Ignorant villagers and fame hunger Indian Army Officers

By: Dr. Thohe Pou

One should appreciate and acknowledge what other people have done for you. A memory stone (monolith) may be erected in memory and honor of her or his contribution or helping the people. It is encouraging and laudable that Indian Army under Military Civil Action (MCA) projects have constructed some of the Soccer play ground in Senapati District, Manipur. Do you think the MCA is actively involved in bringing some infrastructures for the people in Senapati District as the present MLAs and Ministers from Senapati District and the Govt. of Manipur have no much developmental plan for the people?

It is interesting to note that Purul Akutpa village play ground, which was constructed under MCA, is christened after the name Maj. Gen. KK Sinha memorial play ground as he helped to construct the village’s play ground. The Maram Khunou village play ground is named after Brigadier Sharma – the Taphou Phyamai village play ground is also named after Major General Binoy Poonnen.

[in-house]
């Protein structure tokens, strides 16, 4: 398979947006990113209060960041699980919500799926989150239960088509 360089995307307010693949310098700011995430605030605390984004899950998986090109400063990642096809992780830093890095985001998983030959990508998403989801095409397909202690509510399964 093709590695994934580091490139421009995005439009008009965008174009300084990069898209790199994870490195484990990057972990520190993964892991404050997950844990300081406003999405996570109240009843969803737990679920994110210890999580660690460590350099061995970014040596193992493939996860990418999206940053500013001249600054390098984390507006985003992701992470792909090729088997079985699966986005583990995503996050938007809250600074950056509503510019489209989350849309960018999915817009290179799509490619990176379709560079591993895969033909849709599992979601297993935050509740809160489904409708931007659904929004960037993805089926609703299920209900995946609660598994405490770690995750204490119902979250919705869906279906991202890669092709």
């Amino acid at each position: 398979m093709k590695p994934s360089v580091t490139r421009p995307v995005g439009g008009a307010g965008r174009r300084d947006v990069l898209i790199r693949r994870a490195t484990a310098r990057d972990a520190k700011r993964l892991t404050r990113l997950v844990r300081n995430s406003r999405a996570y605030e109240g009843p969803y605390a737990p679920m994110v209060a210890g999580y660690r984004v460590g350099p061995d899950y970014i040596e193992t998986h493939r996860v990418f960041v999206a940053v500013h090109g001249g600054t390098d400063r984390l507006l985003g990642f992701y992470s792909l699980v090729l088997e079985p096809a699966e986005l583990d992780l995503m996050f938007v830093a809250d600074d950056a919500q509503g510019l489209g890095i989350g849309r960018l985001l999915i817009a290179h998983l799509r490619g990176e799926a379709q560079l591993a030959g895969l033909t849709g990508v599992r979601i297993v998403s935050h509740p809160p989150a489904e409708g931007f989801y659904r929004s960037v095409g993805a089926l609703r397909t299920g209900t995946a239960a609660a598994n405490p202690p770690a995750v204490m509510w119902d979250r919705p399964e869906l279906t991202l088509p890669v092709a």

Why to name after one person when the contribution is or fund are from MCA, public or state Govt.? Naming of a place or anything after the name of the person who helps to do is nothing but shows only selfishness and hunger of fame. Why Tamenglong – Halflong road which was constructed by DC Amstrong Pame is not christened after him? This is very simple. He works for the public and not for his own fame. One may accept the concept of naming a village, place or playground if it is contributed individually and constructed the playground. But it is quite amusing when one uses his or her name using common or public fund. Do you think that in the future all the indigenous name of the place, village, house etc will be named after the name of the person who help to make or contributor? Is this trend of naming a road, play ground or anything after a person is a good sign?